May 09, 2014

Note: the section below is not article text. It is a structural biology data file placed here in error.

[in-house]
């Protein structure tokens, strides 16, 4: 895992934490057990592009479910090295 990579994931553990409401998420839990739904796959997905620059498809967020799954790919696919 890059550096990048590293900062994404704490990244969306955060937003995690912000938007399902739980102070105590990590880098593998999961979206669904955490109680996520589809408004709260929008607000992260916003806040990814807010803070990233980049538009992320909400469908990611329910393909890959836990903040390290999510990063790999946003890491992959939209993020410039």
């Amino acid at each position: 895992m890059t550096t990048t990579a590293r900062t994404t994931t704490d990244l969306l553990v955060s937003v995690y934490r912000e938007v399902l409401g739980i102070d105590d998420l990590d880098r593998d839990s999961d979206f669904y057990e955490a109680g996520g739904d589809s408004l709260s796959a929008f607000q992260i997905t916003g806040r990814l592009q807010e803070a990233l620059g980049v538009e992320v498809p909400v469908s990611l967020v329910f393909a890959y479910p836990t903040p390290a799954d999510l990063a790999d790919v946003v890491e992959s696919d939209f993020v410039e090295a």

At this year's Berkshire Hathaway annual meeting, CEO Warren Buffet took issue with those clamoring for greater disclosure of executive or senior manager compensation, stating: "It's very seldom that publishing compensation accomplishes much for the shareholders." In response to a question during the Q&A session of the company's annual meeting regarding whether Berkshire would disclose more pay information about the executives of some of its larger and better known units such as BNSF Railway Company and GEICO Insurance, Buffet remarked, "No CEO looks at a proxy statement and comes away saying, 'I should be paid less.' It is only human to look at a whole bunch of proxy statements and say, 'I'm worth a lot more than that guy.'" Buffet raised the concern that the public disclosure of pay information could have a negative impact on the company's bargaining position when negotiating with the most highly paid individuals at subsidiaries, thereby harming shareholders. Although it is now well accepted that public companies should have to disclose CEO pay information, there is clearly a relationship between greater mandatory disclosure of executive pay, which began in 1980, and higher executive pay (recognizing that other factors play a role as well). Meanwhile, Congress is mandating compensation disclosures to address social issues, such as the pay ratio, rather than provide meaningful information to investors. In a new book, More Than You Wanted to Know: The Failure of Mandated Disclosure, law professors Omri Ben-Shahar and Carl Schneider note that, with disclosure, "Lawmakers mandating disclosure are grazing a public commons—people's attention. Each mandate draws a bit of this resource, degrading the others. Lawmakers never consider this when mandating a disclosure, since they are focused on the immediate problem before them." The book underscores the argument that smart disclosure—rather than simply more disclosure—is essential, especially in the compensation arena.